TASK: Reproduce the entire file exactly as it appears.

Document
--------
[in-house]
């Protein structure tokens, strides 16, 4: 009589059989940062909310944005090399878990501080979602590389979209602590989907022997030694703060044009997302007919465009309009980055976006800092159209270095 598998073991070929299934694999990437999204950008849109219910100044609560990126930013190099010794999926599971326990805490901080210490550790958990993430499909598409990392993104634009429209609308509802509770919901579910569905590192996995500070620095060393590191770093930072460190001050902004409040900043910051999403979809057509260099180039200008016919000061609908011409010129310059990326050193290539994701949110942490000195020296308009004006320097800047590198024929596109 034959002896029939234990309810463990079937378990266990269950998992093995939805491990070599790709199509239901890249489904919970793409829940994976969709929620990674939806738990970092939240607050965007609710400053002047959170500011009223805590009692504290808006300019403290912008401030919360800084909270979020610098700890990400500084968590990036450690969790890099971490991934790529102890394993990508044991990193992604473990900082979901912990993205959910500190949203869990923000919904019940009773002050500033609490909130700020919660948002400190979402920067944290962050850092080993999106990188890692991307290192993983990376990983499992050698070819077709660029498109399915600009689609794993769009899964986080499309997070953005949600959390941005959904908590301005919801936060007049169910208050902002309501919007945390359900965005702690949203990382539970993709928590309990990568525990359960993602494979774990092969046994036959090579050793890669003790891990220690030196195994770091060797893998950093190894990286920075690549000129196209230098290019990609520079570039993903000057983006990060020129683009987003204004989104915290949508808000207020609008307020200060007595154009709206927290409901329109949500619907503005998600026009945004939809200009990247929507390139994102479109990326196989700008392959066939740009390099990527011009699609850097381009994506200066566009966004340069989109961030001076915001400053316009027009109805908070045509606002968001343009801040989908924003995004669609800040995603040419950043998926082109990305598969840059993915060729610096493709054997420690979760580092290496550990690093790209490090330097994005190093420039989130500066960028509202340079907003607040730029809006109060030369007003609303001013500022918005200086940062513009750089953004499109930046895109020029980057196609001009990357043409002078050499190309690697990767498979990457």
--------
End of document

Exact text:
[in-house]
């Protein structure tokens, strides 16, 4: 009589059989940062909310944005090399878990501080979602590389979209602590989907022997030694703060044009997302007919465009309009980055976006800092159209270095 598998073991070929299934694999990437999204950008849109219910100044609560990126930013190099010794999926599971326990805490901080210490550790958990993430499909598409990392993104634009429209609308509802509770919901579910569905590192996995500070620095060393590191770093930072460190001050902004409040900043910051999403979809057509260099180039200008016919000061609908011409010129310059990326050193290539994701949110942490000195020296308009004006320097800047590198024929596109 034959002896029939234990309810463990079937378990266990269950998992093995939805491990070599790709199509239901890249489904919970793409829940994976969709929620990674939806738990970092939240607050965007609710400053002047959170500011009223805590009692504290808006300019403290912008401030919360800084909270979020610098700890990400500084968590990036450690969790890099971490991934790529102890394993990508044991990193992604473990900082979901912990993205959910500190949203869990923000919904019940009773002050500033609490909130700020919660948002400190979402920067944290962050850092080993999106990188890692991307290192993983990376990983499992050698070819077709660029498109399915600009689609794993769009899964986080499309997070953005949600959390941005959904908590301005919801936060007049169910208050902002309501919007945390359900965005702690949203990382539970993709928590309990990568525990359960993602494979774990092969046994036959090579050793890669003790891990220690030196195994770091060797893998950093190894990286920075690549000129196209230098290019990609520079570039993903000057983006990060020129683009987003204004989104915290949508808000207020609008307020200060007595154009709206927290409901329109949500619907503005998600026009945004939809200009990247929507390139994102479109990326196989700008392959066939740009390099990527011009699609850097381009994506200066566009966004340069989109961030001076915001400053316009027009109805908070045509606002968001343009801040989908924003995004669609800040995603040419950043998926082109990305598969840059993915060729610096493709054997420690979760580092290496550990690093790209490090330097994005190093420039989130500066960028509202340079907003607040730029809006109060030369007003609303001013500022918005200086940062513009750089953004499109930046895109020029980057196609001009990357043409002078050499190309690697990767498979990457």